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Statement of Purpose

The purpose of the Foundation Quarter Horse Registry is to preserve, protect, and perpetuate the working cow horse bloodlines of the Foundation Quarter Horse by the individuals that the FQHR deems as Foundation bred. The Registry is based on blood.


The American Quarter Horse Association was organized in 1940 with similar intent.  Therefore the Foundation Quarter Horse Registry recognizes those horses listed in the first five studbooks (first 27,000 horses registered) as Foundation bred.

Most individuals carrying 75% Foundation blood are eligible for registration. The fourth generation is critical (great grand sires and great grand dams), of that generation 75% should descend from or run to Foundation blood.  No registered thoroughbred may be closer than the fourth generation.

It is the aim of the Registry to keep regulation simple and easy.   Government will be kept to a minimum, fees will be reasonable. Keeping and preserving bloodlines is, and will continue to be our goal; not to overload with regulations and requirements. 

-Dillon Shook and Ralph Dye


Definition of Foundation

The Foundation Quarter Horse is easily recognized by his body shape and unique conformation. He is more horse for the height than is found in any other breed. Built low to the ground, much of the time he does not exceed fifteen hands, but due to his build will often weigh twelve hundred pounds or more. The pattern of his muscle adorns nearly every part of his body.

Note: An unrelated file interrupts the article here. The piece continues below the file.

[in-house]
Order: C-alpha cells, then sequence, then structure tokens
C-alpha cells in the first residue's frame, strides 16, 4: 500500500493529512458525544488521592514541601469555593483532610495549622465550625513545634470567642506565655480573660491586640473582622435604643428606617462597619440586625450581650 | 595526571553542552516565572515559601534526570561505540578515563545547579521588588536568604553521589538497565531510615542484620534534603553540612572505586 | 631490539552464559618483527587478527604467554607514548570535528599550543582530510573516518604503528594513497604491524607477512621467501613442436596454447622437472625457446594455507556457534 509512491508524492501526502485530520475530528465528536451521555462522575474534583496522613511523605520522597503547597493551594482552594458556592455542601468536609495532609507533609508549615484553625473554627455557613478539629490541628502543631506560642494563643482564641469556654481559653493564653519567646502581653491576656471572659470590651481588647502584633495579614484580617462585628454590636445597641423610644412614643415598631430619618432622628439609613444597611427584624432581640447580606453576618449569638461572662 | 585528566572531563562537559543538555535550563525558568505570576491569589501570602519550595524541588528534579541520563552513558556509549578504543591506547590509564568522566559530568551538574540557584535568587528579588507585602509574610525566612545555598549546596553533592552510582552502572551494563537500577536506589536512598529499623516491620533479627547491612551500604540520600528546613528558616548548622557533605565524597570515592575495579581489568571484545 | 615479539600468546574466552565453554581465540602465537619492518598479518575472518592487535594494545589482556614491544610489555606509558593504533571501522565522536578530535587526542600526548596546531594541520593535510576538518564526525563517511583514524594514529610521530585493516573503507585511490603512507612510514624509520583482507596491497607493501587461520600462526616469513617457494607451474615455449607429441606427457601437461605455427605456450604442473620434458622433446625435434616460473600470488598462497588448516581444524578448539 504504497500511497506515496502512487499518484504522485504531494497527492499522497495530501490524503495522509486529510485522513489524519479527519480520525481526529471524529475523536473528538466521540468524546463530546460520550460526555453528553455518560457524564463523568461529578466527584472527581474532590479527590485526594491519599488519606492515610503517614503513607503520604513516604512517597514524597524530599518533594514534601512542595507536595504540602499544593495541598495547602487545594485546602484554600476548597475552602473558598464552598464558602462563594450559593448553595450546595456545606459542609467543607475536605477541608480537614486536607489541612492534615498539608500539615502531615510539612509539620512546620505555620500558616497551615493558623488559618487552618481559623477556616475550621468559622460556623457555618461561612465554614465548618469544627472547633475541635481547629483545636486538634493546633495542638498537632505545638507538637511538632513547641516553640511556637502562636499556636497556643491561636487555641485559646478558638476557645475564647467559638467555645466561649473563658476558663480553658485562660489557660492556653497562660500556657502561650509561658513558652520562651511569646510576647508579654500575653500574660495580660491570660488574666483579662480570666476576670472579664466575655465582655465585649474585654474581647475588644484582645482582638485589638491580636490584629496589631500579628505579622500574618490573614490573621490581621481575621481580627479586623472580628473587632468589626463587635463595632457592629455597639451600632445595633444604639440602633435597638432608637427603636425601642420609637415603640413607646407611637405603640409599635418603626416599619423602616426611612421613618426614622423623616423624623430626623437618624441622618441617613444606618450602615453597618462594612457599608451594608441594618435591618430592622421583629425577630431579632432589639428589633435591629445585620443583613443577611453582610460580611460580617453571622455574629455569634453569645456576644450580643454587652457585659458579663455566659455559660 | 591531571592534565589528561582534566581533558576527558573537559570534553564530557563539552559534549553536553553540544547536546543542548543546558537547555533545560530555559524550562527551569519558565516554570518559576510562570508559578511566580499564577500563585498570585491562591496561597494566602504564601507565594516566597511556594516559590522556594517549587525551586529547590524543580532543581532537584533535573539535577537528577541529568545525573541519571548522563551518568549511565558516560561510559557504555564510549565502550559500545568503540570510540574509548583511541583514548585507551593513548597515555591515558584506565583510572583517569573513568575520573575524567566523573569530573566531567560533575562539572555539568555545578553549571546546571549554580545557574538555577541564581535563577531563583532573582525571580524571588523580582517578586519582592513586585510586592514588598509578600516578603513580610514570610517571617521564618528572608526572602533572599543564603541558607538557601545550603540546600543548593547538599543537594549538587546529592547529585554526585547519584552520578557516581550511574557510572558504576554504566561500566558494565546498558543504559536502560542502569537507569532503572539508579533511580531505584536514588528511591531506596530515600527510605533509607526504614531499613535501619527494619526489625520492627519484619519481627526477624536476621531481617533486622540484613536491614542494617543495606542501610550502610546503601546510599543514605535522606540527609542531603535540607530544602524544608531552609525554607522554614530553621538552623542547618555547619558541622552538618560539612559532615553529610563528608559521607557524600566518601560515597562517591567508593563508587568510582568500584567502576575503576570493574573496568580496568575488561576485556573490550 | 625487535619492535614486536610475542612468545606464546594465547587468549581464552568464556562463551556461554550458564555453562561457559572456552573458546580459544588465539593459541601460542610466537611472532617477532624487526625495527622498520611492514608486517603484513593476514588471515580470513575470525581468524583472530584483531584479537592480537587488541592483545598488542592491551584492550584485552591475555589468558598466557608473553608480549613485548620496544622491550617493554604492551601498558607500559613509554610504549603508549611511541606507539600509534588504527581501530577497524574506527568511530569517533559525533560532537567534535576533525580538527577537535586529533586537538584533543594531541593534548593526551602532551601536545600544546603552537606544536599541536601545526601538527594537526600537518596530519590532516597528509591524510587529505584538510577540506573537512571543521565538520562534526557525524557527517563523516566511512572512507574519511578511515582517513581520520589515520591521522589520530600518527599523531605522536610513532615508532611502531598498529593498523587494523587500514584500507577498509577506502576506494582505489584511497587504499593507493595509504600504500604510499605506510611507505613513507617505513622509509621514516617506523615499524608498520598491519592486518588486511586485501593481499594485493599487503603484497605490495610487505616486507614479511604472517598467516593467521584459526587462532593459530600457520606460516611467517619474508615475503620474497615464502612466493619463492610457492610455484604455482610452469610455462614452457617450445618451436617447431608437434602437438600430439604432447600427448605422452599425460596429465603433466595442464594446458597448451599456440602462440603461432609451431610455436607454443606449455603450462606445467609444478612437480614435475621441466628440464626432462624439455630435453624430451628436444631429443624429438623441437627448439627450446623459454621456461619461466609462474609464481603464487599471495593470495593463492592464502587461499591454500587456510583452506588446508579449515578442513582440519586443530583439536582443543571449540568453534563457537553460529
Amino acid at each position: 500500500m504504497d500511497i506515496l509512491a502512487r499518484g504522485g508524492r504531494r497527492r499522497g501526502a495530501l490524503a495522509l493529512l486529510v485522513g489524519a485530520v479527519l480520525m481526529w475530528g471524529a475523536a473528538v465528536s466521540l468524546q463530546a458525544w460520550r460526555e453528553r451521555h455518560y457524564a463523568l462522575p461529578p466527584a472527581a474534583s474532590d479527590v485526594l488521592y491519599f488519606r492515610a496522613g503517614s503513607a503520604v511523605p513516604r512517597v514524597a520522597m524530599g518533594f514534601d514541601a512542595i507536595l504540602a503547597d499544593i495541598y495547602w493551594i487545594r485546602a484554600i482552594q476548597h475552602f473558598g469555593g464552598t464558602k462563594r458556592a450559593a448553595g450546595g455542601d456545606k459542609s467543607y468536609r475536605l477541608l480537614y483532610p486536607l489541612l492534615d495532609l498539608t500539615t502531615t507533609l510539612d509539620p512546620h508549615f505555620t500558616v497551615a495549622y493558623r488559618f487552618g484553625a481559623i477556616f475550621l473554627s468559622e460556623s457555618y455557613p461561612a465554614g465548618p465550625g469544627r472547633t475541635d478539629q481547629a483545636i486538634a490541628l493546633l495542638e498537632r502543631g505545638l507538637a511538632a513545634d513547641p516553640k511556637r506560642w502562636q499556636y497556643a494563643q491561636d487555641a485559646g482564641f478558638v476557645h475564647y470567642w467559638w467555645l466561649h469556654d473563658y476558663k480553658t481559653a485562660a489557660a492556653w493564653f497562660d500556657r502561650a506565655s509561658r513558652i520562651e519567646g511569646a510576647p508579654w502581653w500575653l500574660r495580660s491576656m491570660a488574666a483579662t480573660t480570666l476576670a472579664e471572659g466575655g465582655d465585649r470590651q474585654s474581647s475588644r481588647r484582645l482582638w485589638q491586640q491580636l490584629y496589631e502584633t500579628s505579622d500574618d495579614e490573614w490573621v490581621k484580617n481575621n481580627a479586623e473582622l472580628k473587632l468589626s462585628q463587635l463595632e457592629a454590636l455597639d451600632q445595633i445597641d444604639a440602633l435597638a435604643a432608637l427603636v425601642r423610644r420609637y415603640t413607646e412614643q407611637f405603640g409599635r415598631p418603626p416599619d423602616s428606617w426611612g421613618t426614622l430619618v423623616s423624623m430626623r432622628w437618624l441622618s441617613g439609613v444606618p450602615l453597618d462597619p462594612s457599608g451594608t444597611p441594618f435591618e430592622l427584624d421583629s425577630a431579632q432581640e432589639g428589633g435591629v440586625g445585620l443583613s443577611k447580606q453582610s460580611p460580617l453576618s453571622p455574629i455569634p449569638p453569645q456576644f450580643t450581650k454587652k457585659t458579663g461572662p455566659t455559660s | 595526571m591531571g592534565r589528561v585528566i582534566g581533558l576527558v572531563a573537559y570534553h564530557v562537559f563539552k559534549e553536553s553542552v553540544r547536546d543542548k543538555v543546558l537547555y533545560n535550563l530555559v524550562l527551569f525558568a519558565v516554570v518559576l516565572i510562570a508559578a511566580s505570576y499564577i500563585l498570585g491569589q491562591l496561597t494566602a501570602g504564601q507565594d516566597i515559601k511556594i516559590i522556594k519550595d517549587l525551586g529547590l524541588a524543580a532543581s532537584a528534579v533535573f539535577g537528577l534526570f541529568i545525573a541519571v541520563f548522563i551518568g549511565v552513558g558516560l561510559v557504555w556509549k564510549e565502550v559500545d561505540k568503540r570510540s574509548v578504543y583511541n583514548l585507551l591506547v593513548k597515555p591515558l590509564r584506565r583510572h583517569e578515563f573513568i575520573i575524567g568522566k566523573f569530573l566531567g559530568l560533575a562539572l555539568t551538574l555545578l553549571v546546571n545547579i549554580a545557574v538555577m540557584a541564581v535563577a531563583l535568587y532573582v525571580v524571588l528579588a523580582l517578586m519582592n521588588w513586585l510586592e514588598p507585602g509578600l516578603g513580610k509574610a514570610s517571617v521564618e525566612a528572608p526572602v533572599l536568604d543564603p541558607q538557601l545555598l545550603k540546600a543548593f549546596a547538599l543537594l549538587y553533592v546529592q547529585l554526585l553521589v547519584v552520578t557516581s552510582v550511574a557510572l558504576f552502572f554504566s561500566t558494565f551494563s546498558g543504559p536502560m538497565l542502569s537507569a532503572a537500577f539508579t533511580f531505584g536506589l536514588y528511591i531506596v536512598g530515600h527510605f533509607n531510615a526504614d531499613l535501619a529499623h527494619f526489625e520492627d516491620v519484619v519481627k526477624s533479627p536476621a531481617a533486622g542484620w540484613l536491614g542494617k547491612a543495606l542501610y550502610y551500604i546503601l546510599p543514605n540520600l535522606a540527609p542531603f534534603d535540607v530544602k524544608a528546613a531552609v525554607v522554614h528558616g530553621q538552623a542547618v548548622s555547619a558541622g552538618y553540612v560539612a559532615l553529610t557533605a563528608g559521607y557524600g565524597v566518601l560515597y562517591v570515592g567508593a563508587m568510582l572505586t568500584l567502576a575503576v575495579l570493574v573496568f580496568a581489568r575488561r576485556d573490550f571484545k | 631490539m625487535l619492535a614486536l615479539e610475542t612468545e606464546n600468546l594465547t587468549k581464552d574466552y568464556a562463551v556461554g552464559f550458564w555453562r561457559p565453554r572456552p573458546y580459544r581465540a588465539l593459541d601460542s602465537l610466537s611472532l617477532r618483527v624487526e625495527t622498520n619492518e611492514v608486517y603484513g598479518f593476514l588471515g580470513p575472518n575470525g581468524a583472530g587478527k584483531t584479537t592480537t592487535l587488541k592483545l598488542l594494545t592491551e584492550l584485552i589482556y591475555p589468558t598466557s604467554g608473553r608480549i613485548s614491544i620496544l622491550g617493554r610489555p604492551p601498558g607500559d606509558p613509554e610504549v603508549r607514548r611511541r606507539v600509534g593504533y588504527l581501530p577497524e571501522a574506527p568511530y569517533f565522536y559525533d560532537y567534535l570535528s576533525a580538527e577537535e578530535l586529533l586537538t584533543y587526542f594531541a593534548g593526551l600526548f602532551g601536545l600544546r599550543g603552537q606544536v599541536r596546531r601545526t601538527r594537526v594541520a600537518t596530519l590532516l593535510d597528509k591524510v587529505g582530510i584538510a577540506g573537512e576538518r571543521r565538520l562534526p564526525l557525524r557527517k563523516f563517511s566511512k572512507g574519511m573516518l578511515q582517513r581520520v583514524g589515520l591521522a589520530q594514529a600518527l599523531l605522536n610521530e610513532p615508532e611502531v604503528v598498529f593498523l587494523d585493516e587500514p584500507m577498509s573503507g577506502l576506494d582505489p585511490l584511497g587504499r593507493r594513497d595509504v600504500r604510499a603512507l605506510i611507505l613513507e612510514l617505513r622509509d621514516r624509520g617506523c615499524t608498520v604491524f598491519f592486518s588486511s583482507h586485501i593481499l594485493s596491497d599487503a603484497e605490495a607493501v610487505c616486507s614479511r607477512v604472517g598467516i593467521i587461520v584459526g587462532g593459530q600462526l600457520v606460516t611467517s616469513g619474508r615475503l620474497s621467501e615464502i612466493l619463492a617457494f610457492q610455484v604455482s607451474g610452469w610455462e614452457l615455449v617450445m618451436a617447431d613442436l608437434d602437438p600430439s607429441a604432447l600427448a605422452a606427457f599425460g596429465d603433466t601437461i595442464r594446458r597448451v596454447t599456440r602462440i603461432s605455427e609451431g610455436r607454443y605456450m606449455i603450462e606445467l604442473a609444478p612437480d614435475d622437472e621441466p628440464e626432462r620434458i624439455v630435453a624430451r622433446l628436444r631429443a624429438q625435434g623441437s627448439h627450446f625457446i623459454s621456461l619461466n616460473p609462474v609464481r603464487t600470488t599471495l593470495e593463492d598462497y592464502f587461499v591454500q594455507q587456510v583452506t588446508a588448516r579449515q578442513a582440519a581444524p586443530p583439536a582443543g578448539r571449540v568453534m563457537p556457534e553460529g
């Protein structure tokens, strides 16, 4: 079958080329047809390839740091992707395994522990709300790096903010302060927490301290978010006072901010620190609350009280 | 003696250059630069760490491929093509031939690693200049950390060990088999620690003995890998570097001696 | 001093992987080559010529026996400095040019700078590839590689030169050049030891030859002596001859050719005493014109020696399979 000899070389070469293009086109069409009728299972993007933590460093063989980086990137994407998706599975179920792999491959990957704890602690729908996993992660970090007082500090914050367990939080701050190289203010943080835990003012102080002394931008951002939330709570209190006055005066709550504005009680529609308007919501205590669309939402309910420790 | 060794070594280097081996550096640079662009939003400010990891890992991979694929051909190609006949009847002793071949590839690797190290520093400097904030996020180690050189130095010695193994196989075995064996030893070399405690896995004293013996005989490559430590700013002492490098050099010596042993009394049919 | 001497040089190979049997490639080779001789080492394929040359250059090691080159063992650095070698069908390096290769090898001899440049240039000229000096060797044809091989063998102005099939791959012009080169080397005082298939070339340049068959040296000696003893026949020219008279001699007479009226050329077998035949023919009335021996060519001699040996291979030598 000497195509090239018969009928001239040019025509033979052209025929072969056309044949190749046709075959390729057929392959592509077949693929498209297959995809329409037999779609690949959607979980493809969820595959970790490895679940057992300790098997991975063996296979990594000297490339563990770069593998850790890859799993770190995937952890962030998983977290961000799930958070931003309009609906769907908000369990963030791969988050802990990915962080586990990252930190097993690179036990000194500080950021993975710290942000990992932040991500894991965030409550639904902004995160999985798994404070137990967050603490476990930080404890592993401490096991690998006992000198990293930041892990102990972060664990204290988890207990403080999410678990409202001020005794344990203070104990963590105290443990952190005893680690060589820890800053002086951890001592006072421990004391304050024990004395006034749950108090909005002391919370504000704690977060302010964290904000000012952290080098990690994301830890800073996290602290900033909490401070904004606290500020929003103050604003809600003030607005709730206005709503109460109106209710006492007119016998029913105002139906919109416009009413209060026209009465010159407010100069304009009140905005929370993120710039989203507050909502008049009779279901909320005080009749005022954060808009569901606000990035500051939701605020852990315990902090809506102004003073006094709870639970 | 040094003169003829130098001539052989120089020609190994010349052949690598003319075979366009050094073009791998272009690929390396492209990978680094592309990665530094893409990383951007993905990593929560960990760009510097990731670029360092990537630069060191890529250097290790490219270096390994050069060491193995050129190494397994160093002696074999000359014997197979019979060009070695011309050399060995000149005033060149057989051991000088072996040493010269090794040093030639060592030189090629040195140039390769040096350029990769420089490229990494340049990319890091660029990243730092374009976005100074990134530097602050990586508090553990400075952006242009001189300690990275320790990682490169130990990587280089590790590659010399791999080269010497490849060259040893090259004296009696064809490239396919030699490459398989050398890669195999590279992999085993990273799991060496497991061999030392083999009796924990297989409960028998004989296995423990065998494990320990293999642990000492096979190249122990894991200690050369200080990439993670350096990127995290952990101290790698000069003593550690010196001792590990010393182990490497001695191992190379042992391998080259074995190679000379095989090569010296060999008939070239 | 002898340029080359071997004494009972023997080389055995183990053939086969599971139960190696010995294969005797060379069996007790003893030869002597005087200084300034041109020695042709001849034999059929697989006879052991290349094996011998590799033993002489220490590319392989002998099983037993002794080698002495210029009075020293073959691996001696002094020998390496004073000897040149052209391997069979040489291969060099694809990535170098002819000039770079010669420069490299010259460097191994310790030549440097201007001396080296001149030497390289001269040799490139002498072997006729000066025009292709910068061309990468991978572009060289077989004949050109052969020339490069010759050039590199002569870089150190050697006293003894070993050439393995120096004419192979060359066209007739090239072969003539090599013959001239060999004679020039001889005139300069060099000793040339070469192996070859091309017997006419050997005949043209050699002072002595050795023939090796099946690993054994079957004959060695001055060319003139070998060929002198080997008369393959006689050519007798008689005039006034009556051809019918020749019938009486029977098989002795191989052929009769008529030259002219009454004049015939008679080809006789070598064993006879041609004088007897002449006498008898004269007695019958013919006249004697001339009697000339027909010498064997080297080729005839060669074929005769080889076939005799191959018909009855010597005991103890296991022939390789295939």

There is his small alert ear, wide set honest bright eye that windows his great intelligence and kindness, bulging jaw, neck of moderate length joined low into his sloping shoulder, topped by a well defined wither. A short back with strong lion, deep barrel with long underline, well sprung ribs with great heart girth.

The space between the forelegs is ample to supply for a wide, well developed chest, while the forearms, gaskins, and hindquarters carry the muscle that separates the Foundation Quarter Horse from all others. Seen from the rear the power filled stifles are wider than the croup.

The bones of the Foundation Quarter Horse are trim, dense, and sturdy. His rugged frame is necessary to support the bulk that provides his strength. The cannon bones are short and flat set above strong pasterns. The foot is deep with open heel, well rounded with sufficient size. When under observation, the animal displays his divine design.

-Dillon Shook

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